Off topic: Grandmother goes to bed with migraine and wakes up speaking with a French accent
Thread poster: Stéphanie Soudais

Stéphanie Soudais  Identity Verified
France
Local time: 06:07
Member (2006)
English to French
Sep 15, 2010

A grandmother who went to bed suffering from a migraine was amazed to wake up speaking with a French accent.

Doctors say she has Foreign Accent Syndrome, a condition which damages the part of the brain that controls speech and word formation.


http://www.dailymail.co.uk/health/article-1311835/Gran-Kay-Russell-goes-bed-migraine-wakes-French-accent.html#ixzz0zb4iNBo7


 

RominaZ  Identity Verified
Argentina
English to Spanish
+ ...
Interesting! Sep 15, 2010

Hi Stéphanie,

Interesting! I shared the news in the Translation News section http://www.proz.com/translation-news/?p=13157

This story also reminded me of a similar one about a Croatian teenager wakes from coma speaking fluent German See http://www.proz.com/translation-news/?p=4748

Romina


 

Jennifer Forbes  Identity Verified
Local time: 05:07
Member (2006)
French to English
+ ...
Perhaps ... Sep 15, 2010

Perhaps she was French?
Jenny


 

Trinh Do  Identity Verified
Australia
Member (2007)
English to Vietnamese
+ ...
I don't mind having an English accent Sep 15, 2010

I'm Vietnamese and would love to have this 'English Foreign Accent Syndrome' to further my voice-over career as Vietnamese is not much in demand. I won't even seek therapy - waste of money.
Besides, those Vietnamese communists deny my being a native speaker because I'm too 'counterrevolutionary'.
I always love English so much and very much at home with English poetry. 'Revolutionary' Vietnamese poetry must be a product of 'non-poetic' syndrome.

[Edited at 2010-09-15 14:31 GMT]


 

Lingua 5B  Identity Verified
Bosnia and Herzegovina
Local time: 06:07
German to Serbian
+ ...
The French accent? Sep 15, 2010

The short portion of speech I've heard from her doesn't sound like French accent at all. They should have brought a linguist-phonologist to confirm this, not a neurologist.

The speech has changed yes, but IMO it's just too much to say it is a French accent when it's not. It sounds like a very specific idiolect.

It's also so sad when people who used language/speech in their profession get speech-related disorders. It reminds me of Beethoven's deafness.

Although many studies confirm language jobs and language exercises are a great prevention against dementia and similar disorders, there have been some professional authors/ writers who suffered Alzheimer's in their old age.



[Edited at 2010-09-15 14:45 GMT]


 

FarkasAndras
Local time: 06:07
English to Hungarian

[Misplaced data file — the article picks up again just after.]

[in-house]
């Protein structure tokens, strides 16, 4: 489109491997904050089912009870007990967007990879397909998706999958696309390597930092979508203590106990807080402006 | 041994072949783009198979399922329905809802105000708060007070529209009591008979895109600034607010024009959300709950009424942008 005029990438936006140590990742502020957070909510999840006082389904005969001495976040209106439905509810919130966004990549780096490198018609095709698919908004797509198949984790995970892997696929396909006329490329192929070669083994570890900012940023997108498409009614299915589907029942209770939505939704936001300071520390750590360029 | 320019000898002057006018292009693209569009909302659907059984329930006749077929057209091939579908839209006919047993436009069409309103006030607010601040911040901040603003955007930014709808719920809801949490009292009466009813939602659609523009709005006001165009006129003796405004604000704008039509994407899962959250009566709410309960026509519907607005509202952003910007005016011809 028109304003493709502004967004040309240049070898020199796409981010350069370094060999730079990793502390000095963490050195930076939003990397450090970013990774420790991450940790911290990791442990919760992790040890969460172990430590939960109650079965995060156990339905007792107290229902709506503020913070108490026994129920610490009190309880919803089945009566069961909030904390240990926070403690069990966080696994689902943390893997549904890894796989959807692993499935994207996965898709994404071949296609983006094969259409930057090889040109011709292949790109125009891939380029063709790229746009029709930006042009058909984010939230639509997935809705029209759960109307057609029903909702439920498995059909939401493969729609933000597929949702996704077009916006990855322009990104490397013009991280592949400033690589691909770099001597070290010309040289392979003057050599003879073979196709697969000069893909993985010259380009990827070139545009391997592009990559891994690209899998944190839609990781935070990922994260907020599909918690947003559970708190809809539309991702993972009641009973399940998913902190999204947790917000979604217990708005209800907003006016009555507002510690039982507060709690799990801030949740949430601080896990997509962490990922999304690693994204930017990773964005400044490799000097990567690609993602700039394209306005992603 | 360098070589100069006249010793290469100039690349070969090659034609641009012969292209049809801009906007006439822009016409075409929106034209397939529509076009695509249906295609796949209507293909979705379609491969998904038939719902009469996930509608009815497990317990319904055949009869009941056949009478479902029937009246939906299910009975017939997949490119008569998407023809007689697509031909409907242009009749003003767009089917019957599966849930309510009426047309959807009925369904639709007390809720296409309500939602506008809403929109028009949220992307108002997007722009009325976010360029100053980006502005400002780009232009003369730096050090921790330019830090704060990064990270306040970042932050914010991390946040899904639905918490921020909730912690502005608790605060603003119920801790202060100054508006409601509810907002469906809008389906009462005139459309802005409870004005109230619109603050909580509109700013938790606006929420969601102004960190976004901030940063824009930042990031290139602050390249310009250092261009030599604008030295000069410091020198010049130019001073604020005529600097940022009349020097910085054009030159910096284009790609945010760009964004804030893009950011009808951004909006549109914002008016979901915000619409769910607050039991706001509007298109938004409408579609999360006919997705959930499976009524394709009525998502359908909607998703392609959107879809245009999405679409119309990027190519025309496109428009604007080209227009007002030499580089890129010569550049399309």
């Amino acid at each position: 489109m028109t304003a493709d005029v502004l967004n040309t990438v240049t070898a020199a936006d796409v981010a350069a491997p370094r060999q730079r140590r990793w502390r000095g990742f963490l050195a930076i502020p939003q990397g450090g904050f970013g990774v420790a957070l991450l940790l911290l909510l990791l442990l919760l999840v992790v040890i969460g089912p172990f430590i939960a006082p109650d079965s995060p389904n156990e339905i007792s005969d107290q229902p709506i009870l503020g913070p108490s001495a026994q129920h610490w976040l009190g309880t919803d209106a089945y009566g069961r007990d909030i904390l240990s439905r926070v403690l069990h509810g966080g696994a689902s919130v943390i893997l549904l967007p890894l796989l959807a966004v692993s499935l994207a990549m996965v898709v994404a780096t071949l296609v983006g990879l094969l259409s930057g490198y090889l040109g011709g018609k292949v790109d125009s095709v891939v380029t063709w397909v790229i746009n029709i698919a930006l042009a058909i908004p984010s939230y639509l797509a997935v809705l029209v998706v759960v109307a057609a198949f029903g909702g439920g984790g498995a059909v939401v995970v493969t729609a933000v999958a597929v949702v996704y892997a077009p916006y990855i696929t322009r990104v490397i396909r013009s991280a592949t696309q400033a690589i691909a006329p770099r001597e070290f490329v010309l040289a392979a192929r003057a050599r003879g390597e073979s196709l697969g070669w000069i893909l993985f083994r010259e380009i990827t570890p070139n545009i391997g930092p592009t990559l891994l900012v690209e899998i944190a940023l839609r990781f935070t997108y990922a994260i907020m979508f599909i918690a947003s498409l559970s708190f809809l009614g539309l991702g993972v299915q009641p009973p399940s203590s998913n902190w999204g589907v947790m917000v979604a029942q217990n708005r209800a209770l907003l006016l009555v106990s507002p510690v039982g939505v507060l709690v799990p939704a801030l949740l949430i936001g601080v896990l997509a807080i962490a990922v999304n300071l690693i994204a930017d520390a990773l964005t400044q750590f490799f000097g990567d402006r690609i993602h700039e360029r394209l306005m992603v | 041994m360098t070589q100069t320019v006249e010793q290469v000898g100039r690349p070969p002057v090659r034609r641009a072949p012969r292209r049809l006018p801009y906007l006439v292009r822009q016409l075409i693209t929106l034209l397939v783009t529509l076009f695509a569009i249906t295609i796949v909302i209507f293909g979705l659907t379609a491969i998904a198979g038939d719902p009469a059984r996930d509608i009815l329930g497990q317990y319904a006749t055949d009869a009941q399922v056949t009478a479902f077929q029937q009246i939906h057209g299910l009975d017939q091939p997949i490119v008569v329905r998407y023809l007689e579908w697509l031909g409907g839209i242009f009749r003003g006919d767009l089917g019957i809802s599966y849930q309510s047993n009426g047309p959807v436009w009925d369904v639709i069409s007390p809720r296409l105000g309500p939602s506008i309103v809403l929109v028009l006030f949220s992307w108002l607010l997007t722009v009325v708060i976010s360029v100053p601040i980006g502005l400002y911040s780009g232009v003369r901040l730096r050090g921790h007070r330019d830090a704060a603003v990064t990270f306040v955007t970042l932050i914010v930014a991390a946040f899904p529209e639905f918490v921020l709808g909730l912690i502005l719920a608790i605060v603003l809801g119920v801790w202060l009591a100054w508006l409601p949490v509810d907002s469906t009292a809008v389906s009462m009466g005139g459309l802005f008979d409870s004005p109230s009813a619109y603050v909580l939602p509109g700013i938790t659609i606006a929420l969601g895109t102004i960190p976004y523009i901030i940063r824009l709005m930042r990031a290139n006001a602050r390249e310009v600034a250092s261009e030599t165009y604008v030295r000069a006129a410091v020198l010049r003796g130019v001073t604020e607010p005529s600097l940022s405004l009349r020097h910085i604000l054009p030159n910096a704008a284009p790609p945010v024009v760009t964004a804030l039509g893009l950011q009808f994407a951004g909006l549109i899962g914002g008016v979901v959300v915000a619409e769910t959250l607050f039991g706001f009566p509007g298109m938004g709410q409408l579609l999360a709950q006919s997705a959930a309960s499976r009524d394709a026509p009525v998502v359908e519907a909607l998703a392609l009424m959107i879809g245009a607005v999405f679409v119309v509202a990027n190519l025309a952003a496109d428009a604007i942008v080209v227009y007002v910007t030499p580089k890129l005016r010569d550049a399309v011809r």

+ ...
Where to get your information from Sep 15, 2010

Well, the sources are newspapers in both cases, one of them being a tabloid, so it's a pretty safe bet the content is rubbish.
Here's a more reasonable opinion from a neuroscientist:
http://www.theness.com/neurologicablog/?p=1903

Basically, foreign language syndrome doesn't exist. Brain damage in the language regions can cause you to develop an accent (no surprises there) and that accent can happen to remind people of foreign accents (no surprises there).

Polyglot aphasia (the case of the Croatian girl who forgot Croatian) sounds fascinating, like so many quirky things the brain can do. "Plain" Broca's and Wernicke's aphasia are very interesting too, let alone even rarer situations like this one.

Obviously, the "woke up speaking fluent German miraculously and unexplainably" claim is rubbish, but the "forgot Croatian but not German" bit is true, and, while not unprecedented, it's quite remarkable.

[Edited at 2010-09-15 16:14 GMT]


 

AlessiaBeneg
Local time: 06:07
German to Italian
+ ...
I read about similar cases! Sep 15, 2010

Hello everybody!

Indeed peculiar, isn't it? And though I have already read an article about this syndrome (in German)

Here is the link, if you're interested! You can read it after paying €1.50!

http://archiv.sueddeutsche.de/sueddz/index.php?id=A47132115_EGTPOGWPOPPRWWGRCOEERTC

Contact me if you want to have it translated! (both in English or in Italian)

Ciao!

Alessia


 

Lingua 5B  Identity Verified
Bosnia and Herzegovina
Local time: 06:07
German to Serbian
+ ...
Yes. Sep 16, 2010

FarkasAndras wrote:

Well, the sources are newspapers in both cases, one of them being a tabloid, so it's a pretty safe bet the content is rubbish.


It is very likely this woman had a mini stroke in her sleep, but "mysterious migraine" sounds like a much better sell, i.e. like something happening for the first time in the history.


 


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Grandmother goes to bed with migraine and wakes up speaking with a French accent

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